Any San Francisco writer worth the ribbon in her vintage typewriter sets aside a little time in The Busiest Month of The Year to attend a Litquake event. This year, I chose one called Wine, Women, and Words: Amy Sohn and Katie Crouch in Conversation, which was held at the Contemporary Jewish Museum, and indeed consisted of ladies sipping libations and listening to language. In fact, I think I just came up with a better alliterative title for the evening, but perhaps I’ll submit it for next year.
I love going to hear writers read their work, witnessing their bravery as they step out from behind the page and show up in person, hearing their voice with my ears rather than simply listening with my imagination. I have also become totally addicted to hearing stories of mothers who are also artists, and are not willing to say that one or the other of those titles is what solely defines them. For me, motherhood informs my art, and art-making informs me as a mother.
Before I became a mother, I liked to write, but once I had a child, I was struck with an irrepressible urge to get words down. The need to write burned in me, and I heeded the call, starting this blog and seeking freelance writing opportunities. The writers I heard speak the other night were writing as a career before they had their children, and it was fascinating to hear their perspectives on writing while parenting. I appreciated that they didn’t say they had it all tied up with a bow, but were honest about their struggles, about how they are writing in the laundry room during preschool hours, ignoring their messy houses in order to create a different kind of order, on the page.
I went with a fellow Listen To Your Mother cast member, Rhiana, and we could relate to the conversation Ms. Sohn and Ms. Crouch had with the moderator, after reading their pieces. We continued the conversation between the two of us over Asian-Fusion cuisine at a nearby restaurant, grilling each other on what topics of writing got us in trouble with our spouses, and what we want to write about next, even (especially!) if it scares us. I decided to move on from the wine and order a drink that I had never had before, toasting my adventurous writing with an unfamiliar drink. I got a Bombay Sling, which was huge, delicious, and gave me the feeling that everything I was saying was the exact right pronouncement to make at that time.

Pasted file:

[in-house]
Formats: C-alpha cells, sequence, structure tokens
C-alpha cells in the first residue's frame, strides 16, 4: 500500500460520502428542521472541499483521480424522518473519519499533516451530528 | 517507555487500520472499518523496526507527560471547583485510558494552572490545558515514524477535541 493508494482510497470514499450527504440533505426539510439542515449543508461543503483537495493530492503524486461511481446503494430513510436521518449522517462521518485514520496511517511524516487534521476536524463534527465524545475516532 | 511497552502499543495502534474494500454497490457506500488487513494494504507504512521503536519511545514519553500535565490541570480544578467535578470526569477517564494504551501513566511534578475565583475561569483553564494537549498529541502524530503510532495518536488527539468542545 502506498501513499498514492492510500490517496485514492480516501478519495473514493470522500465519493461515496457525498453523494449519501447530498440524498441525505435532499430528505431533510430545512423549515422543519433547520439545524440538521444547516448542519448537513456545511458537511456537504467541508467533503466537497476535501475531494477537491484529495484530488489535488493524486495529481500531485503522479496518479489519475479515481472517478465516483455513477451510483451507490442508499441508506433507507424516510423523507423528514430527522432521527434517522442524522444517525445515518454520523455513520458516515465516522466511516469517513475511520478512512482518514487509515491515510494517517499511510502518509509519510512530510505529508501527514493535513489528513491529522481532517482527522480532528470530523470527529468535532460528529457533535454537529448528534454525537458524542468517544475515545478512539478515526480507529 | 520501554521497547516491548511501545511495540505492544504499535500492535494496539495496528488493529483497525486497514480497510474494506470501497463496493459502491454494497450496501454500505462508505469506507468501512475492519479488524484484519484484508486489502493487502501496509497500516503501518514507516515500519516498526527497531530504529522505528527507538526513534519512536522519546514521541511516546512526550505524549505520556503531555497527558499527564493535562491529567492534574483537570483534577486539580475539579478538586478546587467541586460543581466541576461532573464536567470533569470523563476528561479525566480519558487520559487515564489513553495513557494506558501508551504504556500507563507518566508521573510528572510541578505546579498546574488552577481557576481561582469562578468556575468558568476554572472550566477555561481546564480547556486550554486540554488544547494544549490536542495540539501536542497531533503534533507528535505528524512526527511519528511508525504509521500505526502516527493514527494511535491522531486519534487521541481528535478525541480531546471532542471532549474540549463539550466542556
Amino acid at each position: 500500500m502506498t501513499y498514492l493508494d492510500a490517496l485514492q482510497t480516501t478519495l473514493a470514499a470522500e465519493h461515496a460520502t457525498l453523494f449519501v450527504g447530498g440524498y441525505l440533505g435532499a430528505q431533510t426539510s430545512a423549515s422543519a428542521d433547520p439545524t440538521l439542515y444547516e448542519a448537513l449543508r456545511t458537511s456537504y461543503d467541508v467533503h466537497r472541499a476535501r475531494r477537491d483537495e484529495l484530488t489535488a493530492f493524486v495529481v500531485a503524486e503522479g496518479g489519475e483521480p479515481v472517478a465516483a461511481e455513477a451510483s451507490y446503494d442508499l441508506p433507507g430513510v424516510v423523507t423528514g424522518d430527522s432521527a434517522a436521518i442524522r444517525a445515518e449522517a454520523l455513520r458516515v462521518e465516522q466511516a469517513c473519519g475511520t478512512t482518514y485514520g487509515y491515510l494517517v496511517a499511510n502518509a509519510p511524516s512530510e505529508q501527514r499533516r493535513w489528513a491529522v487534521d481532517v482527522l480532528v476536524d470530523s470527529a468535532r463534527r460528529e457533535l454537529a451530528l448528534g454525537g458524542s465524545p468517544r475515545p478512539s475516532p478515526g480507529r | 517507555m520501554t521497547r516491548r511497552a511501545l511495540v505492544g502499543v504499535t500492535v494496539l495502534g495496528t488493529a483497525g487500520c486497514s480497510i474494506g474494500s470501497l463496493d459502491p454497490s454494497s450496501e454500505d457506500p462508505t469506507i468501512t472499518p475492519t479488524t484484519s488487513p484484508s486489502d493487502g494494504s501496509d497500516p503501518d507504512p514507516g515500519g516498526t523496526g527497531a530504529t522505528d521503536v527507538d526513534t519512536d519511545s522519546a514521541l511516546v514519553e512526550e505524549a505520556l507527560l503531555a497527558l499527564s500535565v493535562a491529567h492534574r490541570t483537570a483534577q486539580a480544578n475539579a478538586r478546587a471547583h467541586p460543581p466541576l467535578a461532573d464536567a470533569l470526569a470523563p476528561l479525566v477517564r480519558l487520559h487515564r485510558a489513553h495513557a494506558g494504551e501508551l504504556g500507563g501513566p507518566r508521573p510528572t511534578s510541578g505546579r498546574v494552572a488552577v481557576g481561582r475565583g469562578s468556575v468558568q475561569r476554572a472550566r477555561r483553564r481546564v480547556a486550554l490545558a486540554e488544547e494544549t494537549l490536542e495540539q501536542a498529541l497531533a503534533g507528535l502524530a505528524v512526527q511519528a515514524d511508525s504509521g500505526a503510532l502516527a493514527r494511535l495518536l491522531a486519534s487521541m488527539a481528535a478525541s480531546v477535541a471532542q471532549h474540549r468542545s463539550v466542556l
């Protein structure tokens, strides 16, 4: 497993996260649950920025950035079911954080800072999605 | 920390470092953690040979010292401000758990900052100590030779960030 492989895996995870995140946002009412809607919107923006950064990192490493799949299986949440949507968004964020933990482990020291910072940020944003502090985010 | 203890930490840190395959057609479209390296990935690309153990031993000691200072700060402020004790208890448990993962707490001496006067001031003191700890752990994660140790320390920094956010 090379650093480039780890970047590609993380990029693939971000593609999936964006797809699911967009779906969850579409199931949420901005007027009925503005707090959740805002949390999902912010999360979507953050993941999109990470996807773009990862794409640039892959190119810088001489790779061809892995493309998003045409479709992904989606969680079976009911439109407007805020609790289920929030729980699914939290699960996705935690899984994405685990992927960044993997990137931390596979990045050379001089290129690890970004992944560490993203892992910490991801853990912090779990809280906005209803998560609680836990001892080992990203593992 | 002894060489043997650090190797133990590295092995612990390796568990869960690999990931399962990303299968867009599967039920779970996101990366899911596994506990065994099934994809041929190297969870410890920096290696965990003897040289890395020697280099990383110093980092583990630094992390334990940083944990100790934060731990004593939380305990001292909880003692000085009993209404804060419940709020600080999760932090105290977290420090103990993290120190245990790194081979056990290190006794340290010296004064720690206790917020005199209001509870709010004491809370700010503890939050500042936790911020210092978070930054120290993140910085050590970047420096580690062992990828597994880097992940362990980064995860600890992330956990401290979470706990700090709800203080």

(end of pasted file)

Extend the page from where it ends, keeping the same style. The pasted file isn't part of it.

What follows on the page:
I brought my liquor-induced conversational skills home to my husband, and we had a perfectly coherent conversation about our respective evenings. Then I announced that I was going to bed, and promptly passed out on the pillow. When I woke up in the morning, I felt great, but suddenly realized that I had lost my clothes in the course of the night.
“Joel? Where are my nightgown and sweater?”
“You don’t remember what happened?”
“No… enlighten me.”
“You took off your clothes, and then when I came to bed and saw that you had done that, I took off my shirt and crawled into bed beside you, which you were horribly insulted by and shamed me for doing. ‘I don’t know what you think you’re doing’, you said. ‘I’m going to sleep, keep your shirt on.’ So I did, and then you started talking in your sleep. ‘I’m so worried about finding a preschool for Olive. Let’s just get Chinese take-out.'”
I had no memory of any of this. I guess the Bombay Sling had a strange side effect that was only unleashed when the drinker fell into slumber. Sneaky Sling! I got out of bed and instantly remembered a bill that I had forgotten to pay for over a month, which was going to be overdue soon. I found exactly where I had put it, and set off writing out the check. So, despite the embarrassing results of the drink, it also gave me bizarre, sudden financial clarity, so I’ll call it a win.
I attended another Litquake event this weekend, but I didn’t drink anything intoxicating, which is wise because I had my two year old with me. The LitCrawl happens all around my neighborhood, and Olive and I walked over a Paxton Gate’s Curiosities for Kids to hear young people as well as adults read their poetry. Olive listened intently to exactly one poem, then ran around the store picking up all the loudest toys possible to try out. So, we took off, but I hope some of the literary goodness sunk in.
I know it did for me — here I am, writing on my blog after a two-week hiatus. Writing takes lots of rumination time, and as my drunken sleeptalking revealed, I have been very stressed out and overly busy lately. I am going to try to slow down this week, and continue that act that I practiced at Litquake… the art of listening.